We are learning the art of observation. When we observe the other we discover ourselves as one with the other. The divisions between even the species breaks down when we earn trust through relationship.

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Branding is a corporation’s way to manipulate human behaviour by becoming a capitalist’s way of manufacturing trust through the daily interactions and decades-long relationships they build with large numbers of employers and customers. But if we have the privilege of having the time to learn how the system works from the inside of the machine over 32 years of professional practice as a designer, we realize that we are merely a target market in a predatory game of economic survival. Winners Take All.

John Hopkins University & Medicine | Coronavirus Resource Center 

Humans are awakening to the reality that there is more to this life than the game of survival. If we can transcend fear, we have the incredible opportunity to realize love.

We “realize” as in a sudden revelation of a greater truth, but also as a process of design, through intention to bring imagination into reality.

Marty Neumeier’s Innovation Workshop describes design as the gap. There be dragons. It is a liminal space full of doubt, uncertainty, ambiguity, risk, and danger. It is in that place of curiosity and empathy and observation that we discover insights to the complex, nested, systemic problems in the way the world works and we tentatively reach for a greater vision of what the world could be by becoming stewards of the future, a new reality. Through design, we bridge the gap between vision and reality.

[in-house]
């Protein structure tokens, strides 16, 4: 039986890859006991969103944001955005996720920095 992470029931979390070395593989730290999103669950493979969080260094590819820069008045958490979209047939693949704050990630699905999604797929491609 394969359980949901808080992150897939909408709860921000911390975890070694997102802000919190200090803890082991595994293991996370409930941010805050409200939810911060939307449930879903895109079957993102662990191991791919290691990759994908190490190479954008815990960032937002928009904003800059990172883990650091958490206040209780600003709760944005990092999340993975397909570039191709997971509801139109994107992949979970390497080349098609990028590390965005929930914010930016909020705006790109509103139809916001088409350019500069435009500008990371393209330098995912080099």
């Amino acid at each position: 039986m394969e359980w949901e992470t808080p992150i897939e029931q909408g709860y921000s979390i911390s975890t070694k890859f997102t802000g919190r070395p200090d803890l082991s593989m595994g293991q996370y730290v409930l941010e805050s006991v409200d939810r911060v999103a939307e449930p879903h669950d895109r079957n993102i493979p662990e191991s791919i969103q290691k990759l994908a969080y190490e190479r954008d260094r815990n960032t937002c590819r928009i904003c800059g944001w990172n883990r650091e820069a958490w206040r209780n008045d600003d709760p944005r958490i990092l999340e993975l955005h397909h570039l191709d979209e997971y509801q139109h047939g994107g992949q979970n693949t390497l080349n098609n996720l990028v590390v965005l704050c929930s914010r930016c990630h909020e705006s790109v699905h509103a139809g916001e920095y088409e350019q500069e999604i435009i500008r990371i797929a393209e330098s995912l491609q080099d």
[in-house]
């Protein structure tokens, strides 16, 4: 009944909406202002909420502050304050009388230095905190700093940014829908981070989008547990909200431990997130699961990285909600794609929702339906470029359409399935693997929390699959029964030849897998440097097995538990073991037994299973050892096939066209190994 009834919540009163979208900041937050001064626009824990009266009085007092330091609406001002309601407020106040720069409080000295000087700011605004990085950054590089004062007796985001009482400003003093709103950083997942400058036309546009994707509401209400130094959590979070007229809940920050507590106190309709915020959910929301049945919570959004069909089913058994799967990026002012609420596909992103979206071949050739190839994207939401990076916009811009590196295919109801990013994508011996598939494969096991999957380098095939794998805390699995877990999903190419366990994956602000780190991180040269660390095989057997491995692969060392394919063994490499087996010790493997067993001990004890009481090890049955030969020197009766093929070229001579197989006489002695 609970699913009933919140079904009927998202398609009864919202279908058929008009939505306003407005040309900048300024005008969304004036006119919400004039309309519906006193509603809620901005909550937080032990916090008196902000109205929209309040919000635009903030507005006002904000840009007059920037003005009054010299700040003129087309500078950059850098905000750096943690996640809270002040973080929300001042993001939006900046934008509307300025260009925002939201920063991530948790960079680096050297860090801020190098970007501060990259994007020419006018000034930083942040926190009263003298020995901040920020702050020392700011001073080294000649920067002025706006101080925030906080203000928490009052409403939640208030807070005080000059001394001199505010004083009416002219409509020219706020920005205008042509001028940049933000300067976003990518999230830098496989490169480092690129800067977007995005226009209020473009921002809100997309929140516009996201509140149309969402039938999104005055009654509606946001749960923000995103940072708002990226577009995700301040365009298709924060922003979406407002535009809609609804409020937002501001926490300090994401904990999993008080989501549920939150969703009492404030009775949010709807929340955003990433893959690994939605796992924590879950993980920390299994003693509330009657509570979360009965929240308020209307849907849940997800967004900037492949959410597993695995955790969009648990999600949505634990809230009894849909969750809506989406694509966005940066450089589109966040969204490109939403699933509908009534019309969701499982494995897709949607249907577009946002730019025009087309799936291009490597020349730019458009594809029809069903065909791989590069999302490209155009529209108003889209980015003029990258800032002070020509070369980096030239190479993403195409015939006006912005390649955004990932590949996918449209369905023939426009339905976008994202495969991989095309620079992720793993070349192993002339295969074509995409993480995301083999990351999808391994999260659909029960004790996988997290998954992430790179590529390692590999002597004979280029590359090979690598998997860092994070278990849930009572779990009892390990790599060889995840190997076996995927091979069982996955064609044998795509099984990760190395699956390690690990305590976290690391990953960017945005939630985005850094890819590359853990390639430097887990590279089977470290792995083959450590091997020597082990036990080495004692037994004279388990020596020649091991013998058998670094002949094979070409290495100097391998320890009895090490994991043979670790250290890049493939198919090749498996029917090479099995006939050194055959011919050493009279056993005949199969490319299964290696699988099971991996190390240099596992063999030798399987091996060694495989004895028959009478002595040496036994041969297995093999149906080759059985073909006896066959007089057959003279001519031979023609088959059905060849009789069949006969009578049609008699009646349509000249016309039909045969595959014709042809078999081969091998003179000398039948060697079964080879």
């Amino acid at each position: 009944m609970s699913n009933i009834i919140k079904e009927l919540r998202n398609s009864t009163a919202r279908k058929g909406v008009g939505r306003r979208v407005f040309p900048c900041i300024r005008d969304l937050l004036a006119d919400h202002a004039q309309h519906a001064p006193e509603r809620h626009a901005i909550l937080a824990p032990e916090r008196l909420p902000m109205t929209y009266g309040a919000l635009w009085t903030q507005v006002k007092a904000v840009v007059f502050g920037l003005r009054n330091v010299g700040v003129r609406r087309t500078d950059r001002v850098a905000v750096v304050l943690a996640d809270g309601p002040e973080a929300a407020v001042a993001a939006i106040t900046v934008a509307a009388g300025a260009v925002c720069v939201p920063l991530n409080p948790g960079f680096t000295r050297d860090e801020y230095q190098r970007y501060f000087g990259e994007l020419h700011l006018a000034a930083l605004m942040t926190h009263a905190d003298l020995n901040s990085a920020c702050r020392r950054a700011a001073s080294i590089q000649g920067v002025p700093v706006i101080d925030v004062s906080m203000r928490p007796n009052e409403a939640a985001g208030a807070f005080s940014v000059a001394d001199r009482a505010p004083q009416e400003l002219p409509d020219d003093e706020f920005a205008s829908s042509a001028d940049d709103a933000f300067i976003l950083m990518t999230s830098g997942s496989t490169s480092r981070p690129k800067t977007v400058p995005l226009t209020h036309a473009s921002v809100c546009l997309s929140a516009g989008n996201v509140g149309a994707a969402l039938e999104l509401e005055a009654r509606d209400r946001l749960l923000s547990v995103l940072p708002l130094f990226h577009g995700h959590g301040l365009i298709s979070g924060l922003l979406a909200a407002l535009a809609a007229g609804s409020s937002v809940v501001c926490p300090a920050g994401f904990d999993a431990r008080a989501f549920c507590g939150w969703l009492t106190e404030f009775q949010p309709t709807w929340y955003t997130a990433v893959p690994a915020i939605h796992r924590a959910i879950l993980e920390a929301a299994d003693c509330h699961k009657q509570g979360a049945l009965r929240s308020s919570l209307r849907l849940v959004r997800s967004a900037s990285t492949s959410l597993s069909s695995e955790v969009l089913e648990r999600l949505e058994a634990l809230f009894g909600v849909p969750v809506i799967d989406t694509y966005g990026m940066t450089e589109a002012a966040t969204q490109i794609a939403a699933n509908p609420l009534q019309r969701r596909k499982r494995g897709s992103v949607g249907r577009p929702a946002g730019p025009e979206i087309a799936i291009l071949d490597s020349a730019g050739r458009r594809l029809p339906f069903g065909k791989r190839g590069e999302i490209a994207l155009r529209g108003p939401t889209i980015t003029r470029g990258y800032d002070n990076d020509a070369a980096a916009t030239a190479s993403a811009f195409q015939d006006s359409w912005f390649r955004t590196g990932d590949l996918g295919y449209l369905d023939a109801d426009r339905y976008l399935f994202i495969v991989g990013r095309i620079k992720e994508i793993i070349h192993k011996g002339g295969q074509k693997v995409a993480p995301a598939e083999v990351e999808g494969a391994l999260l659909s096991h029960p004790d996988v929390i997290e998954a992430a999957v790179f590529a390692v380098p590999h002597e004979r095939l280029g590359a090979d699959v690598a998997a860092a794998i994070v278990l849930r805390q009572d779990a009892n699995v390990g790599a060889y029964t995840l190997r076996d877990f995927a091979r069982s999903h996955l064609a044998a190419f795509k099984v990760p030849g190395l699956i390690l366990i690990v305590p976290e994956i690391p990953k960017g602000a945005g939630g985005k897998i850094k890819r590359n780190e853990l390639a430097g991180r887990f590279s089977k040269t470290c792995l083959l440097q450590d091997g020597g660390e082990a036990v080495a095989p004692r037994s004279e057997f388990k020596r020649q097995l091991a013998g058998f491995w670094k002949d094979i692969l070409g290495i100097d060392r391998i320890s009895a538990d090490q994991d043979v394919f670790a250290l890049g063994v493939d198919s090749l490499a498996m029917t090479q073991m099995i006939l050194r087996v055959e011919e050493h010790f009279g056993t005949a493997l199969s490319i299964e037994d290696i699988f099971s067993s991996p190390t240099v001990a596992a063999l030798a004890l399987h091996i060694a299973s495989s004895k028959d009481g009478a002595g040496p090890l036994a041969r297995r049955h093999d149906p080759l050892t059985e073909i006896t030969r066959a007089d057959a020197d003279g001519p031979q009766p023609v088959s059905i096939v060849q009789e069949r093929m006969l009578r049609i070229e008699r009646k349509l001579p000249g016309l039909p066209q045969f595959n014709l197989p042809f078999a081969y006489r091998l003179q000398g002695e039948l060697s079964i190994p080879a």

That is when we realize what we were made for. We are all designers, and we are making our visions reality when we use tools to build a different world than the one we were raised in.

We are world builders, a builders collective.

What kind of world do we want to build? What kind of world do we want to live in? What kind of world do we want to leave for our children and the generations to come?

A world that works for 100% of life.

This is our liturgy, the work of the people.

This is what it means to be human.